A Secret Service-ordered mock attack two decades ago found an easy way to pierce the White House security zone: Overwhelm Secret Service officers on the compound with six to eight attackers climbing over the fence at the same time, the Washington Post reports. The vulnerability remains, despite the creation of specially trained counterassault and surveillance teams. Securing the White House grounds has been further complicated by severe staffing shortages and high turnover rates in the officer division tasked with patrolling the compound.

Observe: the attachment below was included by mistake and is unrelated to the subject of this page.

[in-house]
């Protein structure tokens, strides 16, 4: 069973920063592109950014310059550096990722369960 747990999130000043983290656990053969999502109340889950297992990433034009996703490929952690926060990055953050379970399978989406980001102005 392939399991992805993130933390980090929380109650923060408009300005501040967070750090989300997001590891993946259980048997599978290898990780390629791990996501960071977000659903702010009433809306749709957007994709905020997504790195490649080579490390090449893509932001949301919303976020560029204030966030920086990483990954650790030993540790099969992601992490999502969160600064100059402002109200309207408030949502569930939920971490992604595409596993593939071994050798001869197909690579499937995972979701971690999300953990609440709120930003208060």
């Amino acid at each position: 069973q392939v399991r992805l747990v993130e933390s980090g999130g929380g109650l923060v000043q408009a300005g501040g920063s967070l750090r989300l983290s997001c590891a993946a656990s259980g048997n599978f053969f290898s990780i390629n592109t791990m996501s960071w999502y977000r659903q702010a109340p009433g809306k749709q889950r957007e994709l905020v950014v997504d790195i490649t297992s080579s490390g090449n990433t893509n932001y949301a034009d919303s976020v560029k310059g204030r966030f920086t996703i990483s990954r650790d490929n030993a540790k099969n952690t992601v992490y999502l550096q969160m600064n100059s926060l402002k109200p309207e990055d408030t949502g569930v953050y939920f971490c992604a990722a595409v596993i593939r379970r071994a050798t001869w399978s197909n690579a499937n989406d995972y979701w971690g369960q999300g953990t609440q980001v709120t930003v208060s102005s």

Yesterday, federal prosecutors alleged that a man who jumped the fence and ran into the White House on Friday was keeping 800 rounds of ammunition, two hatchets and a machete in his car, which was parked nearby. A prosecutor said that the man, Omar Jose Gonzalez, 42, had been arrested in Virginia in July while carrying a sawed-off shotgun and several other firearms, as well as a map with a line pointing toward the White House. In August, Secret Service agents saw Gonzalez near the White House, carrying a hatchet in the back waistband of his pants. The agency said a comprehensive review was underway, including Gonzalez's criminal history and contacts with agency personnel.